Has any research been done on 'air filters' for removing mould?

I have COPD (emphysema/asthma) and after years of suffering it has recently been discovered that I am highly allergic to aspergillus. Things now seem to be making sense on when I am ill. On Christmas Day this year I was admitted to ICU with respiratory failure. My doctors are thinking of referring me to Manchester. In the meantime I need to take all preventative steps I can. My kitchen is very old (no backs on units and mould inside), but obviously this building work will cause problems - but needs to be done and I cannot move out while this is being done. I am thinking of buying an air purifier to remove mould. Initial reviews seem excellent but I don't want to spend money on things which don't work. I know it's not possible to endorse/not endorse products but can anyone tell me if there is any evidence-based information on if they work? If so, what do I look out for? I am particularly thinking of 'Airfree' purifiers (if I can say that). Thanks for any help - I am now desperate to improve my quality of life.

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  • In order to work well to remove mould spores air filters have to be HEPA grade and of sufficient size to have a satisfactory air throughput. The bigger they are, the more expensive they can be.

    There are also purifiers that use heat rather than filters which have been tested to be effective - air is drawn in past very hot surfaces which burn off microbes and at least some allergens.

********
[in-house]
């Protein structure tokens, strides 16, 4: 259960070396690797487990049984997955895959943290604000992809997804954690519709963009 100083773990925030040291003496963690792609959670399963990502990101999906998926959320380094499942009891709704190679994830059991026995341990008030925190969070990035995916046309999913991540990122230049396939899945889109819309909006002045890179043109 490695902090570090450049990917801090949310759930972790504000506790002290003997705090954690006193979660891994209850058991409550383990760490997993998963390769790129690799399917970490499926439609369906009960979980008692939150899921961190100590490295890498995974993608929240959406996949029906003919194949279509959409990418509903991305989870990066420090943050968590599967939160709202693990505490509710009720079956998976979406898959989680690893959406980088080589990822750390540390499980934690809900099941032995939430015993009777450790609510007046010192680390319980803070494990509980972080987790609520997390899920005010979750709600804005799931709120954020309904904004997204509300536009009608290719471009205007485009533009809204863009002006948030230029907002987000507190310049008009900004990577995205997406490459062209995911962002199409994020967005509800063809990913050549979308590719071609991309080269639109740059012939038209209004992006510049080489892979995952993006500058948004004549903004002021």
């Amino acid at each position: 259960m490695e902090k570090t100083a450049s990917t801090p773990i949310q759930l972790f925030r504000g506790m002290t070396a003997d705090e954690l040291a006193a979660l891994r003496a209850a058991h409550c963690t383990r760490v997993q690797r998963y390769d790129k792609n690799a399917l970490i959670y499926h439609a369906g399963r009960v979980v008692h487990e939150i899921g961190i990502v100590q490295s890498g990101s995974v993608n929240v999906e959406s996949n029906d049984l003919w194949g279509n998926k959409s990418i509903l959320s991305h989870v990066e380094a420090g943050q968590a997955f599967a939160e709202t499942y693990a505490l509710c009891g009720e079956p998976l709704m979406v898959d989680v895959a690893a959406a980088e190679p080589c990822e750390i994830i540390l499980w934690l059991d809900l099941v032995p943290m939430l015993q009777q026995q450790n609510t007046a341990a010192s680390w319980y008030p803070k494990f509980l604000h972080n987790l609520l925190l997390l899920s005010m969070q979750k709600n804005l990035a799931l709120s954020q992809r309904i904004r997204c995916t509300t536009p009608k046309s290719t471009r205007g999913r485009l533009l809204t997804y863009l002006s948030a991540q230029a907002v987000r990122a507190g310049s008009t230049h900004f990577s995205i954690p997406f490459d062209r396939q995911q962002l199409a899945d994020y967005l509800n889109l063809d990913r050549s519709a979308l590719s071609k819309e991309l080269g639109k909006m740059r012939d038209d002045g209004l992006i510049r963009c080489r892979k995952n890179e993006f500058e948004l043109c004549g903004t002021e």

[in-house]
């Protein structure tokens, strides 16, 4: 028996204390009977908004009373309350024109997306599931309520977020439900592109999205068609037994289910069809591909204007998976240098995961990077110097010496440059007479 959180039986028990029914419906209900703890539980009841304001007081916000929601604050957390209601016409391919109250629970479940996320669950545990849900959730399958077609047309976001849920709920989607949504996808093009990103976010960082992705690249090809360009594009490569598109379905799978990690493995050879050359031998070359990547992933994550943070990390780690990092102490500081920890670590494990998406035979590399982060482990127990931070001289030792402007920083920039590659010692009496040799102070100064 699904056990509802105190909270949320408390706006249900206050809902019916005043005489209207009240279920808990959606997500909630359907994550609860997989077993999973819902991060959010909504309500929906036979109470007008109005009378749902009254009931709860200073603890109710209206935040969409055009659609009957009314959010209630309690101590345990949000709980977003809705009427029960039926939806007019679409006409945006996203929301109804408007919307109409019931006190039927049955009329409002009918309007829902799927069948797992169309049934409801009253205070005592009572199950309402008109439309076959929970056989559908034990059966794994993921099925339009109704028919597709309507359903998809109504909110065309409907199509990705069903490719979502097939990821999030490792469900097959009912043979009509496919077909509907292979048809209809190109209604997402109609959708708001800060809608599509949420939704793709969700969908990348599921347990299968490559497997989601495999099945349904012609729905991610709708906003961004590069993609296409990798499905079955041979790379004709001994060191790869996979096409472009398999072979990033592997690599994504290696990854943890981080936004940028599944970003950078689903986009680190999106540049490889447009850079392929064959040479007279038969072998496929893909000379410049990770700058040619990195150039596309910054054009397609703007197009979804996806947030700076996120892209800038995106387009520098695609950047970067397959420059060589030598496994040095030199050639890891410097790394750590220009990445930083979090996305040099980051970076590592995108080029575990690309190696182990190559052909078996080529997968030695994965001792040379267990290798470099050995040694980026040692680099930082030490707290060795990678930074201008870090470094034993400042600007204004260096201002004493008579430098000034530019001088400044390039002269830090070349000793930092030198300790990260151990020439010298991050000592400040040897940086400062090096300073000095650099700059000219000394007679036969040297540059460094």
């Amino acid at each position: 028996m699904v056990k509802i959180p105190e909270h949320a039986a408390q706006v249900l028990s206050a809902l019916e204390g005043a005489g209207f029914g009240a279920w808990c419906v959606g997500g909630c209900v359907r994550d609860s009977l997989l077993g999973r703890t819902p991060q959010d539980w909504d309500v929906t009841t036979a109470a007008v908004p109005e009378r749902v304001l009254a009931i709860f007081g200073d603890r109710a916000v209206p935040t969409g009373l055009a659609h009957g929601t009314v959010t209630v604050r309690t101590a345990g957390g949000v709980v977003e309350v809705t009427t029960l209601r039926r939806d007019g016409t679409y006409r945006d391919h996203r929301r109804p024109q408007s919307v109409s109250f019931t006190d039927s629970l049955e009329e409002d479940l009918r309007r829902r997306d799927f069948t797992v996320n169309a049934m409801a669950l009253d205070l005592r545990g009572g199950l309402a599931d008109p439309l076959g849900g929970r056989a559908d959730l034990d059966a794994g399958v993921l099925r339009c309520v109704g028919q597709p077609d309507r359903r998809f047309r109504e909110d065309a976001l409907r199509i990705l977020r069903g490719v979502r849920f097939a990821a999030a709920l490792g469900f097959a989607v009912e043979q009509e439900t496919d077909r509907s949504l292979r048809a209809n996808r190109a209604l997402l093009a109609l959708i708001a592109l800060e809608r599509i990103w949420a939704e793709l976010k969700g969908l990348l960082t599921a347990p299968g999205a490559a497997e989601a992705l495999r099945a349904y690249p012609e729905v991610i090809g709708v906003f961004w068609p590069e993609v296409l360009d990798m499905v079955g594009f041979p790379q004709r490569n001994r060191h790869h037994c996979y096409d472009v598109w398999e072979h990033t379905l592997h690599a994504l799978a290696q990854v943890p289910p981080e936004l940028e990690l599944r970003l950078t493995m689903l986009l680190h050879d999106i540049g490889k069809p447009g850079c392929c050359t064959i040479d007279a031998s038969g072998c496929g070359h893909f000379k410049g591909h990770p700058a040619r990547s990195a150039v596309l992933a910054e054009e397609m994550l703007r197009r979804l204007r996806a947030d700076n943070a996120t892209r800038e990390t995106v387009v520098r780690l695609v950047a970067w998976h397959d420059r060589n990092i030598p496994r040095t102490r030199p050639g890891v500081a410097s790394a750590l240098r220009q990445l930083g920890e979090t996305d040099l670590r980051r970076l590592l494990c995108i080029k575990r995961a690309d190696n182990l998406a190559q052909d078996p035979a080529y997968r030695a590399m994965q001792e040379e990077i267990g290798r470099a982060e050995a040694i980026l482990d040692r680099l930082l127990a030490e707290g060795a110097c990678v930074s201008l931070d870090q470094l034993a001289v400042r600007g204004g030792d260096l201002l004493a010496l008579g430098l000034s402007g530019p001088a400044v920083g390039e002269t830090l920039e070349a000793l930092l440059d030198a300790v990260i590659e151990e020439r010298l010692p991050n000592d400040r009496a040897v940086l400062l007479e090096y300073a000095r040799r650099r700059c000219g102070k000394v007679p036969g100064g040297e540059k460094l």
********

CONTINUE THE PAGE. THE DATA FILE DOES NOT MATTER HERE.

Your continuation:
Possibly better for short periods are HEPA grade facemasks aspergillus.org.uk/secure/a...

  • This is sooooo interesting - aspergillus seems to be cropping up a lot at present, on many different forums. Is there 'something going on' environmentally - like an 'epidemic', or 'explosion' of aspergillus spores all over the place?

    I'm about to be referred to a London asthma specialist because of suspected ABPA (he also has a particular interest in eosinophilic pneumonias). I have a great lump of black, sticky, thick gunk clogging up my right bronchus, full of aspergillus and eosinophils.

    My respiratory symptoms seem to kick off around this time of year - which I had been relating to tree spores. But maybe I'm barking up the wrong, er, tree?

    Not aware there's any mould in my house. No carpets. No pets.

    Any comments/observations anyone on something that seems to be 'trending' at present?

  • I had my home tested for mold even though there are no visible signs of water leakage, damage etc. but test results showed presence of aspergillus and penecillium molds so contininued my search for source of growth. Finally identied a leaking pipe in the crawlspace above the refrigerator. Hope this helps

  • Thanks. How exactly did you go about getting your home tested?

  • ABPA is not thought to be due to inhaling excessive aspergillus spores. There may well be small genetic changes in sufferers that leave them vulnerable to spores we find everywhere.

  • Indeed. And I have APS/Sjogrens which are going to be making my lungs hypersensitive/inflamed/'irritable'. All the more reason therefore to eliminate 'normal' levels of environmental aspergillus (and any other allergens too of course).

  • Fair enough its worth a try - this service may be able to advise more mycologymanchester.org/inde...

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